Ah talkback radio. I grew up with talkback radio as my Mum listened to it pretty much all the time. Her station of choice was 3AW and it’s main stars at the time (and probably still) were Neil Mitchell, Steve Price and Derryn Hinch. John Faine from 774 in Melbourne is now, in my opinion, really no different (we’ve even renamed his 11-12 segment the Condescension Hour)
In Sydney I believe the main players are Alan Jones, Ray Hadley, Mike Carlton, John Stanley
Anyway … if you’ve listened to talkback radio basically the host (incredibly self important) sets an agenda and a bunch of people call up and either undeniably agree with everything or disagree entirely. No room for middle ground in talkback radio and the more of an obnixous douchebag you are the better it is.
Personally I see some similarities between talkback radio and Twitter.
Some people say that you have to pay extremely close attention to Twitter as a Twitter user with a beef against your brand is extremely powerful and can be incredibly damaging.
The difference I guess between talkback radio and Twitter is talkback radio has to be careful to ensure its callers don’t say anything slanderous against a brand/individual and generally must run at a delay to ensure nothing like that goes to air … whereas with Twitter anyone can say anything and there’s really no need for fact checking. And if it’s witty enough the retweet stream will start and half-truths or just plain incorrect assertions can become ‘viral’ (bang)
Perhaps worth closer inspection is the overall sentiment on Twitter towards brands.
My opinion is a funny one liner generally needs to have a negative or sarcastic slant. You get more haha’s if you say something like ‘Wow, what excellent customer service from Optus thanks for leaving me on hold for 90 mins you really know how to run a business d*ckheads’ than ‘Fantastic service from Optus today. Problem resolved in 30 seconds. Thanks guys’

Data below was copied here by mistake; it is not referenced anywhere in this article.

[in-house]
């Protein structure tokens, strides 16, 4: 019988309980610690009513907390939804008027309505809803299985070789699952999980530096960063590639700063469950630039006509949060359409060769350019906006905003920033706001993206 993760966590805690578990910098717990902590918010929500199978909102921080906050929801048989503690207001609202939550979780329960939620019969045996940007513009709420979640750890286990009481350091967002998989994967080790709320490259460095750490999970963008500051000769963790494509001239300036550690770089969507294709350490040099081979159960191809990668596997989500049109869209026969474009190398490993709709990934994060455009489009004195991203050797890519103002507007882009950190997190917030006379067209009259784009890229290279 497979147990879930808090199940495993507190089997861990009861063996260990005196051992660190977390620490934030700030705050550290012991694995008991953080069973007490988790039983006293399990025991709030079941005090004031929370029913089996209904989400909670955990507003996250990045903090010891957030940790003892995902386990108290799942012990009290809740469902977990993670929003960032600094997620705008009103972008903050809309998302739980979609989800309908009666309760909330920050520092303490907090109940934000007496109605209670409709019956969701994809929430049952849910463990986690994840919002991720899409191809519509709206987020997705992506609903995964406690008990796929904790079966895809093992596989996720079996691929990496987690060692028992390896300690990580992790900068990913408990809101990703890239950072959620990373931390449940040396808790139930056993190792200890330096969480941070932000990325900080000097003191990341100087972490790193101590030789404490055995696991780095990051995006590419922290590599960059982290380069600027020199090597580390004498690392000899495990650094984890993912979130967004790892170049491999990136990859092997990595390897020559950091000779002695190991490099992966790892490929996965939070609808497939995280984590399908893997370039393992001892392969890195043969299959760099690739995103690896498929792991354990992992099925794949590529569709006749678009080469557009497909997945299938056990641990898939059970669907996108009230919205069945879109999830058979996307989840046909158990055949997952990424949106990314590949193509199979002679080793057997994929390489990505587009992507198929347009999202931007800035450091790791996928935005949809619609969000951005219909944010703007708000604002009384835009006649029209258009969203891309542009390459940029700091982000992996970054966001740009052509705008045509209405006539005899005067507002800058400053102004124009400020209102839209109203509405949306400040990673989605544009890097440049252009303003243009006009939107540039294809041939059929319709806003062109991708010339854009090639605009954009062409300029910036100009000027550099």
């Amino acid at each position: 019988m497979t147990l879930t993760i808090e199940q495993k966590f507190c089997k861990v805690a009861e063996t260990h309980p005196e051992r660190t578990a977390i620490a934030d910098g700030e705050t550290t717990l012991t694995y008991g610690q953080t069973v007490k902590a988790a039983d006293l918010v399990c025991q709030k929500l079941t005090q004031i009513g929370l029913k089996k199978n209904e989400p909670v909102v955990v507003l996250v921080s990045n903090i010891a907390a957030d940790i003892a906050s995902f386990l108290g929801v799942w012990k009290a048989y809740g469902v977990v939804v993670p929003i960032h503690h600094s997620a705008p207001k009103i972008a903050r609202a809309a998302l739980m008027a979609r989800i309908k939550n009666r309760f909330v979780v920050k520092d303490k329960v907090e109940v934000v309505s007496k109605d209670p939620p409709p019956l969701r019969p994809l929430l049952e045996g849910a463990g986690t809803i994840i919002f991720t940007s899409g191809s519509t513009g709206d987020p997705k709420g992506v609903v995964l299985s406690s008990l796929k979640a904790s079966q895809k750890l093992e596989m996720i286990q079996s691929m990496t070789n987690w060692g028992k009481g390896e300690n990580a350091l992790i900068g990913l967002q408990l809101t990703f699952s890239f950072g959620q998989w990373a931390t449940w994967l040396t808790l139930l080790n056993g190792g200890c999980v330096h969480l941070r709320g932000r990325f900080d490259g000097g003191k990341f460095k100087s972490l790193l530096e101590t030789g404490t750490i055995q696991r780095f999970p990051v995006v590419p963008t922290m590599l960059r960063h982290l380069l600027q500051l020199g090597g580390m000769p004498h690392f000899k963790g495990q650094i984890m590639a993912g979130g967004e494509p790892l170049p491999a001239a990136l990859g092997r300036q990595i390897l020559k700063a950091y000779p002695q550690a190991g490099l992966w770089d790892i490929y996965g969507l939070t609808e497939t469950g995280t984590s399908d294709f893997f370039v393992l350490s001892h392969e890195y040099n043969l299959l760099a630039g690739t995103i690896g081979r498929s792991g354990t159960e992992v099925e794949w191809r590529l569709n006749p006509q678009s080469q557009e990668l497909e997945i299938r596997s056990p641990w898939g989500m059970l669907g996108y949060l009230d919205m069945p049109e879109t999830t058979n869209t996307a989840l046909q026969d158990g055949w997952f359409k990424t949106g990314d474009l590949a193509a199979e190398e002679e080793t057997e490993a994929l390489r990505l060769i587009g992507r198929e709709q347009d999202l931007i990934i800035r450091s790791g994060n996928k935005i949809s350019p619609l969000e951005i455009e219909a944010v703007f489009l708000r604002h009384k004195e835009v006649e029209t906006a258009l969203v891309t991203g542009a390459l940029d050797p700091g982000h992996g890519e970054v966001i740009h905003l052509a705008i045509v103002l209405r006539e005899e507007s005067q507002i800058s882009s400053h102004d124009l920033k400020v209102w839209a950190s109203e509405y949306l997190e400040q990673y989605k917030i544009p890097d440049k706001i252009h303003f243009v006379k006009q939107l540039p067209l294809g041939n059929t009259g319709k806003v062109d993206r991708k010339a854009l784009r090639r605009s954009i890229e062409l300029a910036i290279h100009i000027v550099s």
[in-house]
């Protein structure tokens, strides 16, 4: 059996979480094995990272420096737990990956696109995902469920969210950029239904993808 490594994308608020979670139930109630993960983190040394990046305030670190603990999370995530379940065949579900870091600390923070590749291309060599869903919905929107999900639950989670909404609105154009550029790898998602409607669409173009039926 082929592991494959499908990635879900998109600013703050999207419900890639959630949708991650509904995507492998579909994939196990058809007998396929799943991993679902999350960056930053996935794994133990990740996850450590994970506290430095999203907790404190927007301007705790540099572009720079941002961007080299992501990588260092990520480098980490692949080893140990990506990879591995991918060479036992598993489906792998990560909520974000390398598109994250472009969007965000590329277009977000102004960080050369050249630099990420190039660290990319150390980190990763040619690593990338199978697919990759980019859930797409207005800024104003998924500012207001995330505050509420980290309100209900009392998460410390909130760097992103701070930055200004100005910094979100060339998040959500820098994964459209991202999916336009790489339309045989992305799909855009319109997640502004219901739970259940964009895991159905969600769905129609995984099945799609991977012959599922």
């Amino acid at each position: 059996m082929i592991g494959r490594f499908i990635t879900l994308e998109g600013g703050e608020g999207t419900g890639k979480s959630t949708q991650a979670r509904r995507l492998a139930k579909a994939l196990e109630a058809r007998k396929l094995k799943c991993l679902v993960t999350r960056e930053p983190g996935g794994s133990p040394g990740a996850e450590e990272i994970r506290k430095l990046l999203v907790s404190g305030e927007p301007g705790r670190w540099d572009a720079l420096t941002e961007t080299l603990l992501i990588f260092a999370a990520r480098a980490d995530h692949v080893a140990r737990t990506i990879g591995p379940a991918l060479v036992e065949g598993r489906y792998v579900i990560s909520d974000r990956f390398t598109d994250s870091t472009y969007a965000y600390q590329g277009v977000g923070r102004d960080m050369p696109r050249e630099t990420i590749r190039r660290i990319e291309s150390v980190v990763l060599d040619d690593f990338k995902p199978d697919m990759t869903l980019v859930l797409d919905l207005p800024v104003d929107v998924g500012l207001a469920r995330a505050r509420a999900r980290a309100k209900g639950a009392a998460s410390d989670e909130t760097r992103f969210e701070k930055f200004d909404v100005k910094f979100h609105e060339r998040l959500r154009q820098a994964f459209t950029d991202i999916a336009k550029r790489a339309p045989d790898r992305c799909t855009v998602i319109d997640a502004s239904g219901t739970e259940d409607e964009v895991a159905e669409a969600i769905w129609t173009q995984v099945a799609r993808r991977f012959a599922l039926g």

You could argue that people don’t feel the need to broadcast positive sentiment as maybe we all expect it. But we feel we have the right to broadcast to everyone when things don’t fall our way. If I have to wait longer than I deem appropriate for someone of my Internet stature when I call the ANZ call centre then you can guarantee I’ll use the downtime to Twitter about how ridiculous it is in 2009 that companies haven’t invented instant customer service. We’ve all done it.
i thought I’d do a Twitter search for a few key AU brands and just see what the Twitterati (eugh) are saying
OPTUS – Most current sentiment is either negative or around iphone. Not much positive here aside 1 positive twitter message aroud customer service. Still, much more f*ck you’s than thanks. http://twitter.com/#search?q=optus (look out Optus your days are numbered)
Jetstar (disclaimer: Maxus client) – Some comments around sale activity … some whinging around late arrivals, check in allowance. Much more ‘Jetstar is terrible’ than ‘Jetstar is great’. Whilst all this is going on Jetstar as a business keeps growing with more passengers. http://twitter.com/#search?q=jetstar
Telstra – The trash talking from disgruntled users is the theme on Twitter. Bigpond have a social media team (that works business hours …) with around 1,500 followers that from my observations seems to give other twitter users with bigpond related problems the number of the call centre and sign off with a smiley. From estimates Bigpond has around 4m paying subscribers. http://twitter.com/#search?q=telstra
Commonwealth Bank – Lots of whining and retweets of other peoples clever whining. Nothing positive here which much ultimately mean they are also doomed. http://twitter.com/#search?q=commbank
Anyway – my point is … are we paying too much attention to the extremely vocal, but tiny, minority … and not enough to the not so vocal, but less bratty majority. I’m not saying ignore them – not at all – monitoring is important … but potentially we’re amplifying its importance more than we should.
Would we show the same reactions to talkback radio callers that we do to Twitter users?